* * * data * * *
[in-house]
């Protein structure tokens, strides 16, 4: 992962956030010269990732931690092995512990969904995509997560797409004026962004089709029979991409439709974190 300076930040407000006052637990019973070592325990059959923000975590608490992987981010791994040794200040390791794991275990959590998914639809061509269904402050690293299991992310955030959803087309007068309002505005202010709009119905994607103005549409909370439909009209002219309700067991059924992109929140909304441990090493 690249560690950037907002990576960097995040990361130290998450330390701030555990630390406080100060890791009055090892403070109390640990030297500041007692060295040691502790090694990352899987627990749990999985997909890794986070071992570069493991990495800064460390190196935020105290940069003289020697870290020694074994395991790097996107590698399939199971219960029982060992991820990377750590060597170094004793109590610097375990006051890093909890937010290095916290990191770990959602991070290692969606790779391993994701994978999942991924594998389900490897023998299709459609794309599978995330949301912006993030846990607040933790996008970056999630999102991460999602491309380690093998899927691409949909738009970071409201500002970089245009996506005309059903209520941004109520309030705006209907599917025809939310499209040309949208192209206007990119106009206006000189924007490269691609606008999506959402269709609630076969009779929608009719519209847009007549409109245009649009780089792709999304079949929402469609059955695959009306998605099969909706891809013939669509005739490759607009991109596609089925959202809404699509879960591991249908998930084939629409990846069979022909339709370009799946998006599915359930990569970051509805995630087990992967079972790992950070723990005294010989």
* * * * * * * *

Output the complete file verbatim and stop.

[in-house]
């Protein structure tokens, strides 16, 4: 992962956030010269990732931690092995512990969904995509997560797409004026962004089709029979991409439709974190 300076930040407000006052637990019973070592325990059959923000975590608490992987981010791994040794200040390791794991275990959590998914639809061509269904402050690293299991992310955030959803087309007068309002505005202010709009119905994607103005549409909370439909009209002219309700067991059924992109929140909304441990090493 690249560690950037907002990576960097995040990361130290998450330390701030555990630390406080100060890791009055090892403070109390640990030297500041007692060295040691502790090694990352899987627990749990999985997909890794986070071992570069493991990495800064460390190196935020105290940069003289020697870290020694074994395991790097996107590698399939199971219960029982060992991820990377750590060597170094004793109590610097375990006051890093909890937010290095916290990191770990959602991070290692969606790779391993994701994978999942991924594998389900490897023998299709459609794309599978995330949301912006993030846990607040933790996008970056999630999102991460999602491309380690093998899927691409949909738009970071409201500002970089245009996506005309059903209520941004109520309030705006209907599917025809939310499209040309949208192209206007990119106009206006000189924007490269691609606008999506959402269709609630076969009779929608009719519209847009007549409109245009649009780089792709999304079949929402469609059955695959009306998605099969909706891809013939669509005739490759607009991109596609089925959202809404699509879960591991249908998930084939629409990846069979022909339709370009799946998006599915359930990569970051509805995630087990992967079972790992950070723990005294010989």